Sin Dios y sin Santa María, por la chimenea arriba!… parten las brujas volando en escobas o transformadas en cárabos… rumbo a Cernégula…
The afternoon falls in some lonely and secluded place in the imposing and wild Caroig Massif Natural Park. After a long day traveling along paths and roads, I arrived at the edge of an immense forest, after having crossed an endless sea of olive trees.
I see in the distance flocks of finches, pipits and starlings wandering through fields and fields on the outskirts of the town in search of seeds, while the mourning and solemn crows bustle in corrals and pastures.
It’s starting to get dark. We are in autumn, the cold is noticeable, accompanied by a fog that, descending from the peaks, slowly begins to invade the valley, to penetrate the wooded thickness into which I am preparing to enter, where the weak light that reflects The moon is filtered by the branches of the trees, which further increases the sensation of darkness. It’s been a while since I stopped listening to the daytime creatures, now all is silence in this lost place; Well, not everything, if you stop for a few moments, you can hear the wind whipping the branches of the trees.
A reason has brought me here today, I have come to listen to the tearful lament of a nocturnal bird of the strigidae family (owls and owlets) with large black eyes and a lover of the forests, the tawny owl or caro Strix aluco, known in many places like the witches’ bird, and I can assure you that its ghostly cry, is a unique experience that leaves a special auditory mark.
For many years I traveled these mountains in search of their elusive fauna and specifically, this enigmatic bird was my photographic objective for a long time. Some of the photographs I obtained at the time can now be seen in this article. But today I have not come to photograph it, but to listen to it, to recreate myself, to satisfy my senses, because now, on autumn nights, when the moon projects its light on the forest and covers the mountain in shadows, it is very likely to hear the shocking and powerful low and deep hooting of the tawny owl, and for this I stop in a clearing in the forest where the light of the goddess Selene filters with more intensity, where in about two hours a relevant astronomical event will occur: an eclipse partial, which of course I am going to photograph and which will be immortalized. The scenario, if the clouds do not prevent it, promises.
How there are still a few hours before the shadow of the earth bites a piece of the moon, I ascend a steep slope that takes me to a cliff, a dominant point from where I will wait for this enigmatic, elusive and distrustful bird to leave. hear, because seeing it is almost impossible, since its grayish brown plumage that can vary to the darkest brown-brown, tan or clay tones blends perfectly with the bark of the trees.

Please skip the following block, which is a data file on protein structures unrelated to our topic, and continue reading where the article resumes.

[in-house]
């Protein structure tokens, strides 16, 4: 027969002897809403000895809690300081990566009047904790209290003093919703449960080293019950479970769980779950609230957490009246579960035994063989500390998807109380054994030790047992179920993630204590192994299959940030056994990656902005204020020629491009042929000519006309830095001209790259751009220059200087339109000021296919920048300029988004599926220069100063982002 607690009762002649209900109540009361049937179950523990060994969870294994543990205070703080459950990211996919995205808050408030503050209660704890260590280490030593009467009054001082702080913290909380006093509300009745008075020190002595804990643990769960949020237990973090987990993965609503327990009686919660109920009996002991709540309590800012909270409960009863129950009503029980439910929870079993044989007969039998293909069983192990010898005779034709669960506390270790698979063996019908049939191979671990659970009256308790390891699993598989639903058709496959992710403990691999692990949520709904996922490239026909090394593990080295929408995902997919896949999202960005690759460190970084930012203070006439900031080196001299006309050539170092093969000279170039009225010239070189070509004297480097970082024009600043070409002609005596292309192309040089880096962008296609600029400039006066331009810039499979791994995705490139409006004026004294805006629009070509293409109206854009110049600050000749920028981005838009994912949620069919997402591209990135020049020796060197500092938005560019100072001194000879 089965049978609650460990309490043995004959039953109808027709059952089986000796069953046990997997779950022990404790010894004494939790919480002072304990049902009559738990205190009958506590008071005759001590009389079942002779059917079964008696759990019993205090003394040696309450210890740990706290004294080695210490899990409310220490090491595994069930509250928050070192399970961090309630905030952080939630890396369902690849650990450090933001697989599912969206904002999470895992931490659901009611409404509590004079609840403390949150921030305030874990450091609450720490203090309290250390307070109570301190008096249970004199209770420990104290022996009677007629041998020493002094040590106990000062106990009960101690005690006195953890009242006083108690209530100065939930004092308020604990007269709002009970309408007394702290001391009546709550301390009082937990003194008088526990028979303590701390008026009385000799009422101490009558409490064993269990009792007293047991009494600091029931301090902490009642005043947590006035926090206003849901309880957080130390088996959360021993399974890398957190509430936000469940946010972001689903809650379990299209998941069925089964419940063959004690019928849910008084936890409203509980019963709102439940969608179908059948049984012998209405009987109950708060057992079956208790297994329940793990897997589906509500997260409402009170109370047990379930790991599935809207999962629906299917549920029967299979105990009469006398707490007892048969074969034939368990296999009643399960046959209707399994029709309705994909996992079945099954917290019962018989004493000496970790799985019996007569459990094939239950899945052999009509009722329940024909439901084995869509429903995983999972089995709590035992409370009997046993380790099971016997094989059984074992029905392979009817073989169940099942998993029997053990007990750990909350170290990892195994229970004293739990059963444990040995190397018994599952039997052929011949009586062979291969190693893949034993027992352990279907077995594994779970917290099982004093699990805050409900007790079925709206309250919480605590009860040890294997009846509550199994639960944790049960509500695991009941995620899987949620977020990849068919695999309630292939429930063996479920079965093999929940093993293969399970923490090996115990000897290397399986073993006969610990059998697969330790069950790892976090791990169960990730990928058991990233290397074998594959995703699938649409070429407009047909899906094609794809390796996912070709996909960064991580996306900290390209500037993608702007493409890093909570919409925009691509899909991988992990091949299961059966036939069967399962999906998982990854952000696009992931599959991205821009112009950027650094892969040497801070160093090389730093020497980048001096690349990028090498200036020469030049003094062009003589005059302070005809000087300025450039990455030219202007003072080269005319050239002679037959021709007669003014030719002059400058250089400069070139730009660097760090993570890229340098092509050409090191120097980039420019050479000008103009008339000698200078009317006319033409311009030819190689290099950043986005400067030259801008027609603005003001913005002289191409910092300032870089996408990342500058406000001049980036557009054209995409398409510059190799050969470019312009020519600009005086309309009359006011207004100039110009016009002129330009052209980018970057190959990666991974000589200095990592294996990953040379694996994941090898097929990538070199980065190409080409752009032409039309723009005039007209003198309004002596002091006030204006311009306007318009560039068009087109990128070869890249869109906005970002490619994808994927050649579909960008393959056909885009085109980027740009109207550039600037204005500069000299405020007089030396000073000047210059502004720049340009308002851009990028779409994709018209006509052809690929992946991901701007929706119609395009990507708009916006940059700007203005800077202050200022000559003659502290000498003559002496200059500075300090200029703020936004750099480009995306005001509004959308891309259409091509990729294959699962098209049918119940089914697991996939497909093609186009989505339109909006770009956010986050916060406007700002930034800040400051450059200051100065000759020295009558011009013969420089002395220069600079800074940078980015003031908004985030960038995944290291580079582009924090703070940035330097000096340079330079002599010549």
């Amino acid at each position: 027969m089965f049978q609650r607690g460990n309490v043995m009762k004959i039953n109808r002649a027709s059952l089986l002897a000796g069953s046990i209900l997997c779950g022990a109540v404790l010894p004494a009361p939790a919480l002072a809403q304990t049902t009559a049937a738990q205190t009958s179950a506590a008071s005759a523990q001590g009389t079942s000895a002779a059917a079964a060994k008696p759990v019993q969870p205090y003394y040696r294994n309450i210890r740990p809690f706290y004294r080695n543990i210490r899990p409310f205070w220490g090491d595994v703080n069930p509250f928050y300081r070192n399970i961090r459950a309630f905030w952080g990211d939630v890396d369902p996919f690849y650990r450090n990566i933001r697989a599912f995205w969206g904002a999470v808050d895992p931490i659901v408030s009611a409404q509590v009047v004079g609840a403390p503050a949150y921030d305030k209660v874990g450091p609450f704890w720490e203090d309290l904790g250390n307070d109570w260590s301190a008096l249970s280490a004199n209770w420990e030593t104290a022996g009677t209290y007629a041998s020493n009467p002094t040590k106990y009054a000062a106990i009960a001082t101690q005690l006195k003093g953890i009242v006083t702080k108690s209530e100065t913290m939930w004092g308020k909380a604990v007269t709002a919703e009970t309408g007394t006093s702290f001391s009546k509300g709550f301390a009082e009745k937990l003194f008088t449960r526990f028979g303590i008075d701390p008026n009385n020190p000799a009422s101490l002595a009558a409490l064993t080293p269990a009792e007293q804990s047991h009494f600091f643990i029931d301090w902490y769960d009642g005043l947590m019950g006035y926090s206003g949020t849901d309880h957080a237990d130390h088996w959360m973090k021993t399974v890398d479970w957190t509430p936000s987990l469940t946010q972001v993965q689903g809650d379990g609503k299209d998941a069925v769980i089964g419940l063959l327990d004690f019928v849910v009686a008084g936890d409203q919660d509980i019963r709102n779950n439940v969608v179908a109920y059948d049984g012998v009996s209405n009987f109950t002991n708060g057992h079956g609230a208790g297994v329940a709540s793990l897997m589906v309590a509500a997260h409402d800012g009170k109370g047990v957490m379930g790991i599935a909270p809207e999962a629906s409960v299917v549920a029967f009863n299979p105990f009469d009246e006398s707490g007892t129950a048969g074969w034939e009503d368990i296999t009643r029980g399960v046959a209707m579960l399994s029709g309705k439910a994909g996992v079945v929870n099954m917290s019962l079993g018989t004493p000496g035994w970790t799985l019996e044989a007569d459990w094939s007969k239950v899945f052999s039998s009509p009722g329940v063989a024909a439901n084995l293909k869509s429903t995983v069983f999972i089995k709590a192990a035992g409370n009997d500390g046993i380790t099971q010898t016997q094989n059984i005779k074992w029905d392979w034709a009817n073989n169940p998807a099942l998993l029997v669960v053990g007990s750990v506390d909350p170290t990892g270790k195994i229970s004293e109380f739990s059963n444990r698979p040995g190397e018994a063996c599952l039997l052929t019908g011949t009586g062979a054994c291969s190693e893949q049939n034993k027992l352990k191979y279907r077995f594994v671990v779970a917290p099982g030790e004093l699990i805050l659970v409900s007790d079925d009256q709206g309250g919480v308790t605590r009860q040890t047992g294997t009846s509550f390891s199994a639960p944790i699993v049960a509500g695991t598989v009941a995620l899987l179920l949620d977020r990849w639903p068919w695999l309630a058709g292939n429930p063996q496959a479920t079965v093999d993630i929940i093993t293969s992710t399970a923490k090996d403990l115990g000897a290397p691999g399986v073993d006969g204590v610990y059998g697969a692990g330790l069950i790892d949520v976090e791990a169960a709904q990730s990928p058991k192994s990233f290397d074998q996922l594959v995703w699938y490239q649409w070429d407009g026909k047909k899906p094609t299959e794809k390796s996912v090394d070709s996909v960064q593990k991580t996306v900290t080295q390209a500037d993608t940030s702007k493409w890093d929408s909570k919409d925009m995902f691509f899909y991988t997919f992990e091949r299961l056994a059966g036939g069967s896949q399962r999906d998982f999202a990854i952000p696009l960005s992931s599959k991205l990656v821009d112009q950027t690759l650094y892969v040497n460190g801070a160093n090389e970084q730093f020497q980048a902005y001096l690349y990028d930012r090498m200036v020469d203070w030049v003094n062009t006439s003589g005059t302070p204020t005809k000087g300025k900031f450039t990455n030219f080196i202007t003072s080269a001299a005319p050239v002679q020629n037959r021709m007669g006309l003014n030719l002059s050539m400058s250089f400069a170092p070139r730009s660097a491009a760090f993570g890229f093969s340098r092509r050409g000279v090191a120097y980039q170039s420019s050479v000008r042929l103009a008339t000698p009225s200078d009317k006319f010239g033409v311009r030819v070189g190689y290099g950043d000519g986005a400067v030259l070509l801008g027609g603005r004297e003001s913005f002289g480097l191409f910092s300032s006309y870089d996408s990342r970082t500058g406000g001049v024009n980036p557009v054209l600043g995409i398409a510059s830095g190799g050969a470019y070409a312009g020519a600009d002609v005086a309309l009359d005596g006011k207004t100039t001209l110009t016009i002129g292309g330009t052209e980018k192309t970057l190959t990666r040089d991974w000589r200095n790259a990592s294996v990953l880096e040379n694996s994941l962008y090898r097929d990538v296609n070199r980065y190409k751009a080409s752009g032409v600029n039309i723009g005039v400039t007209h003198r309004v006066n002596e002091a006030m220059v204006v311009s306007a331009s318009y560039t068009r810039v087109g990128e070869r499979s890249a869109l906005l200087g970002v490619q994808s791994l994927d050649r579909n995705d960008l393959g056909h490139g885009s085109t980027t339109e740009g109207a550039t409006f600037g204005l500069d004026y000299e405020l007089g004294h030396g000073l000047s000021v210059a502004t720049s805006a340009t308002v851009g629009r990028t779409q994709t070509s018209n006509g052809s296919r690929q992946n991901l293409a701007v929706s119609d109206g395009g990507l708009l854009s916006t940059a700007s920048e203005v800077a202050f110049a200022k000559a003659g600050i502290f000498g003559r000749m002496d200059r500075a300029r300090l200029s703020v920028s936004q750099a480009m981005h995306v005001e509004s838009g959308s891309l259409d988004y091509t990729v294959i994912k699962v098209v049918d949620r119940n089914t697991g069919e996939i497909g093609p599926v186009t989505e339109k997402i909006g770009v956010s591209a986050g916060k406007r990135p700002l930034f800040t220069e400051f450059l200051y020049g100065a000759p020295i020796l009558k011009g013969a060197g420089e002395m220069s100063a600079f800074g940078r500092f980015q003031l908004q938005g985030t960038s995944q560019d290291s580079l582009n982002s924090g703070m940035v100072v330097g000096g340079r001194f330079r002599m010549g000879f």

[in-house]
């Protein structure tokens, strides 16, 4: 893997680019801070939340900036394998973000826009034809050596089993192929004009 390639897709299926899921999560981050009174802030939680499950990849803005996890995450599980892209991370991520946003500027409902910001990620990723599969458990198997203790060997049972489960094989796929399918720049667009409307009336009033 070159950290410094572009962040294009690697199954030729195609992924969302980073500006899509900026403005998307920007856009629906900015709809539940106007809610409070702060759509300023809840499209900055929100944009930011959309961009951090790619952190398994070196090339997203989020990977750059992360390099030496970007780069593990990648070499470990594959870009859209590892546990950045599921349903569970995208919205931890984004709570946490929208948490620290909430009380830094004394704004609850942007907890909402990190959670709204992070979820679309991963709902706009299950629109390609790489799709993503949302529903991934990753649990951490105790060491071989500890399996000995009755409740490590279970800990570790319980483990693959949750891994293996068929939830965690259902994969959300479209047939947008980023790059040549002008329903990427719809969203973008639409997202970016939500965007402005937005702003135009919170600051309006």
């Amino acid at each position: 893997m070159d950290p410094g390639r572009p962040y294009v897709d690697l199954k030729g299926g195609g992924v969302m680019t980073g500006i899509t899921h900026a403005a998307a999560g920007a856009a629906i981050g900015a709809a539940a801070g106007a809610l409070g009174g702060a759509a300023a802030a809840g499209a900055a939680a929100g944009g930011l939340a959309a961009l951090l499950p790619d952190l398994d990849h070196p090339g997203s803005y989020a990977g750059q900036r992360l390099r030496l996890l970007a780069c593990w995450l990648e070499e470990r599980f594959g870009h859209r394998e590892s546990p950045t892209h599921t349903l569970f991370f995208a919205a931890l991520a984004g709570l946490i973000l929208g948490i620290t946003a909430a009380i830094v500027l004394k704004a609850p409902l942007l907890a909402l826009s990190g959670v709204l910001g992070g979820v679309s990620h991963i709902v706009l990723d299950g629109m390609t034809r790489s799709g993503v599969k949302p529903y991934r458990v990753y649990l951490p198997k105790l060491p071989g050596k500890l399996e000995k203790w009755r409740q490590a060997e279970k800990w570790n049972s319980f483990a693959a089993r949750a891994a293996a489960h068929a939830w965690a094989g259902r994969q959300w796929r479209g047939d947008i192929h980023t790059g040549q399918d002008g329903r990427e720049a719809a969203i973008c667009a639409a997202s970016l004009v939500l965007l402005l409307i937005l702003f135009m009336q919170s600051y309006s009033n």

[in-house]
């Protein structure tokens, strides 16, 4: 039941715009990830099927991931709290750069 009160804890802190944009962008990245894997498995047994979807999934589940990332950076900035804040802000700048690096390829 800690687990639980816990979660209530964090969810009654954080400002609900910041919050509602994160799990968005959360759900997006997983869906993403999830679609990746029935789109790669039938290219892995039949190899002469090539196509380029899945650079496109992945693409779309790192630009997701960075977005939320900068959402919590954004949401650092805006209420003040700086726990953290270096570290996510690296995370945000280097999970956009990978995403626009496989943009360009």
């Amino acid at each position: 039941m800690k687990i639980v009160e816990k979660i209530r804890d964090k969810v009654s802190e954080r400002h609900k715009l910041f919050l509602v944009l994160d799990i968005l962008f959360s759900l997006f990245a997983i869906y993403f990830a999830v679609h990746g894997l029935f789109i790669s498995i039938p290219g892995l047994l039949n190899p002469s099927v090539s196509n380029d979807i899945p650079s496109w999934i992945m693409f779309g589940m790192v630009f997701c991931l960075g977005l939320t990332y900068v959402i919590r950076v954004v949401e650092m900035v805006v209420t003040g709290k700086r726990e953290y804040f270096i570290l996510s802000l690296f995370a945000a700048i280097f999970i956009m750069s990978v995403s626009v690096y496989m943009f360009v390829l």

With a height of about 45 cm., its appearance is stocky and compact, highlighting in its figure a voluminous and rounded head, lacking the characteristic plumes that other nocturnal raptors do display with a pair of strong and robust legs covered in feathers.
Its eyes are two large black balls that appear even larger due to the facial discs that surround them, with an extremely dilated pupil, one hundred times more sensitive to light than the human eye. They also have the ability to turn their head up to about 270º, a quality that together with the previous one makes these birds have a privileged vision in angles and clarity of nuances.
It basically feeds on rodents: shrews, voles, rats and mice, although it also captures small birds, reptiles or insects, sometimes even larger prey, such as rabbits.
The Tawny Owl is monogamous and mates for life, bravely defending its territory, which is usually the same each year. At the end of autumn they begin their heat, which will last well into winter. It will build its nest in the hollows of old, large trees, but also in old abandoned houses. The clutch of three to four white eggs is incubated for a month by the female. The chicks begin to fly camouflaged around the nest in early spring and become independent and disperse in summer.
During the day it remains hidden in some shadowy corner of the forest to come out only when darkness reigns. And now, the moment has arrived: From the high cliff where I am sitting and while I observe in the distance the murmur of the river, which stands out under the light of the moon, resembling a gigantic snake, I take out of my pocket my handmade claim that imitates the tawny owl’s voice and I start calling him. Being a very territorial and curious bird, it does not take long to come to the encounter, flying silently over near my head, perching for a few moments on a nearby tree, and after checking who the intruder was, disappearing into the darkness taking flight.
And you can believe me that, in the dark silence of the night, this time, under a full moon in the eclipse phase, hearing its pitiful hoot similar to laughter, is impressive. When this happens, beyond any shudder, its enigmatic and mysterious hoot never leaves you indifferent, an unmistakable sound that directly links us to the wildest nature that we have invaded and altered without its permission.
Playing his song: